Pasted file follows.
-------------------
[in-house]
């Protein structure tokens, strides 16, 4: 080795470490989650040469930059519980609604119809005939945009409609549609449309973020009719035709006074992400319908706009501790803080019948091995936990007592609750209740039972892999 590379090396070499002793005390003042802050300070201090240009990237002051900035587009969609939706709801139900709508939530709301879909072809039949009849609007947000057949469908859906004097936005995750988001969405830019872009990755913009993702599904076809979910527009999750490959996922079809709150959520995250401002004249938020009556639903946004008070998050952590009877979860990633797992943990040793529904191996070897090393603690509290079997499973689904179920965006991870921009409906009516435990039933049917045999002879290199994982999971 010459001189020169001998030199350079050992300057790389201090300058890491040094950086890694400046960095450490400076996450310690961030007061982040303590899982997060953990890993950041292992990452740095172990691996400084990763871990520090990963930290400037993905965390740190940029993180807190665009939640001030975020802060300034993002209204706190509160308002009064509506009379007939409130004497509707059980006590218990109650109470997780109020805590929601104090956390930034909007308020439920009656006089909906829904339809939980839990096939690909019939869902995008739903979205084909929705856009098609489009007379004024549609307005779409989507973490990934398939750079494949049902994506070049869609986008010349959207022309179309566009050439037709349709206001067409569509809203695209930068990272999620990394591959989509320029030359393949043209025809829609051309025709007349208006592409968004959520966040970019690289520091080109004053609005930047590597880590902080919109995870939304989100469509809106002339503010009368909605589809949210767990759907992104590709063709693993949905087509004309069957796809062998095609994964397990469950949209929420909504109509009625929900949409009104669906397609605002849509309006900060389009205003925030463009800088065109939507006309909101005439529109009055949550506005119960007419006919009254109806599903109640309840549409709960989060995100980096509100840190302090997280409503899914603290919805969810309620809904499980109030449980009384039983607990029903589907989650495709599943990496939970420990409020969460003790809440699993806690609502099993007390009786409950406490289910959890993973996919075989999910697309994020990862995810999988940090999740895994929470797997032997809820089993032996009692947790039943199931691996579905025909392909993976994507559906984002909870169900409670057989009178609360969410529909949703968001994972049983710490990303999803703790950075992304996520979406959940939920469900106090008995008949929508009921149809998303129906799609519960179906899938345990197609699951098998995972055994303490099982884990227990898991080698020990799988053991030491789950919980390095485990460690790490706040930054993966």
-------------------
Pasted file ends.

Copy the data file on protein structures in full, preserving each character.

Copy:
[in-house]
């Protein structure tokens, strides 16, 4: 080795470490989650040469930059519980609604119809005939945009409609549609449309973020009719035709006074992400319908706009501790803080019948091995936990007592609750209740039972892999 590379090396070499002793005390003042802050300070201090240009990237002051900035587009969609939706709801139900709508939530709301879909072809039949009849609007947000057949469908859906004097936005995750988001969405830019872009990755913009993702599904076809979910527009999750490959996922079809709150959520995250401002004249938020009556639903946004008070998050952590009877979860990633797992943990040793529904191996070897090393603690509290079997499973689904179920965006991870921009409906009516435990039933049917045999002879290199994982999971 010459001189020169001998030199350079050992300057790389201090300058890491040094950086890694400046960095450490400076996450310690961030007061982040303590899982997060953990890993950041292992990452740095172990691996400084990763871990520090990963930290400037993905965390740190940029993180807190665009939640001030975020802060300034993002209204706190509160308002009064509506009379007939409130004497509707059980006590218990109650109470997780109020805590929601104090956390930034909007308020439920009656006089909906829904339809939980839990096939690909019939869902995008739903979205084909929705856009098609489009007379004024549609307005779409989507973490990934398939750079494949049902994506070049869609986008010349959207022309179309566009050439037709349709206001067409569509809203695209930068990272999620990394591959989509320029030359393949043209025809829609051309025709007349208006592409968004959520966040970019690289520091080109004053609005930047590597880590902080919109995870939304989100469509809106002339503010009368909605589809949210767990759907992104590709063709693993949905087509004309069957796809062998095609994964397990469950949209929420909504109509009625929900949409009104669906397609605002849509309006900060389009205003925030463009800088065109939507006309909101005439529109009055949550506005119960007419006919009254109806599903109640309840549409709960989060995100980096509100840190302090997280409503899914603290919805969810309620809904499980109030449980009384039983607990029903589907989650495709599943990496939970420990409020969460003790809440699993806690609502099993007390009786409950406490289910959890993973996919075989999910697309994020990862995810999988940090999740895994929470797997032997809820089993032996009692947790039943199931691996579905025909392909993976994507559906984002909870169900409670057989009178609360969410529909949703968001994972049983710490990303999803703790950075992304996520979406959940939920469900106090008995008949929508009921149809998303129906799609519960179906899938345990197609699951098998995972055994303490099982884990227990898991080698020990799988053991030491789950919980390095485990460690790490706040930054993966």